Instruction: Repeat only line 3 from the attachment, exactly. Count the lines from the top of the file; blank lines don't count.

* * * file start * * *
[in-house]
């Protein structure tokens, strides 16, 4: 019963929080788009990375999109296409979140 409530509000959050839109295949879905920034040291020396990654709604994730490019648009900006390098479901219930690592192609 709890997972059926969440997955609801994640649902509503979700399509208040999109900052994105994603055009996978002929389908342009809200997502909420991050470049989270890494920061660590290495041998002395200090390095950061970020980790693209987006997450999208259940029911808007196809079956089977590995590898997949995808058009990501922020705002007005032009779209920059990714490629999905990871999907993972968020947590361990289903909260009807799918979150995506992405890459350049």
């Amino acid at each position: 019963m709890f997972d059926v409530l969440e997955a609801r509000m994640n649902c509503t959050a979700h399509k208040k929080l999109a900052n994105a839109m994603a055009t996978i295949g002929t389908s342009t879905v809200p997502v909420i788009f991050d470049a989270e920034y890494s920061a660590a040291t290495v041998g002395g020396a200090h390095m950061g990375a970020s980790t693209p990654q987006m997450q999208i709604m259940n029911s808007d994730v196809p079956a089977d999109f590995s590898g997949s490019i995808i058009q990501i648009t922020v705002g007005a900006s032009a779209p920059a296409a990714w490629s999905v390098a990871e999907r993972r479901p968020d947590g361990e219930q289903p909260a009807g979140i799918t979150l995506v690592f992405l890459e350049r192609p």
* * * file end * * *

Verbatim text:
């Amino acid at each position: 019963m709890f997972d059926v409530l969440e997955a609801r509000m994640n649902c509503t959050a979700h399509k208040k929080l999109a900052n994105a839109m994603a055009t996978i295949g002929t389908s342009t879905v809200p997502v909420i788009f991050d470049a989270e920034y890494s920061a660590a040291t290495v041998g002395g020396a200090h390095m950061g990375a970020s980790t693209p990654q987006m997450q999208i709604m259940n029911s808007d994730v196809p079956a089977d999109f590995s590898g997949s490019i995808i058009q990501i648009t922020v705002g007005a900006s032009a779209p920059a296409a990714w490629s999905v390098a990871e999907r993972r479901p968020d947590g361990e219930q289903p909260a009807g979140i799918t979150l995506v690592f992405l890459e350049r192609p």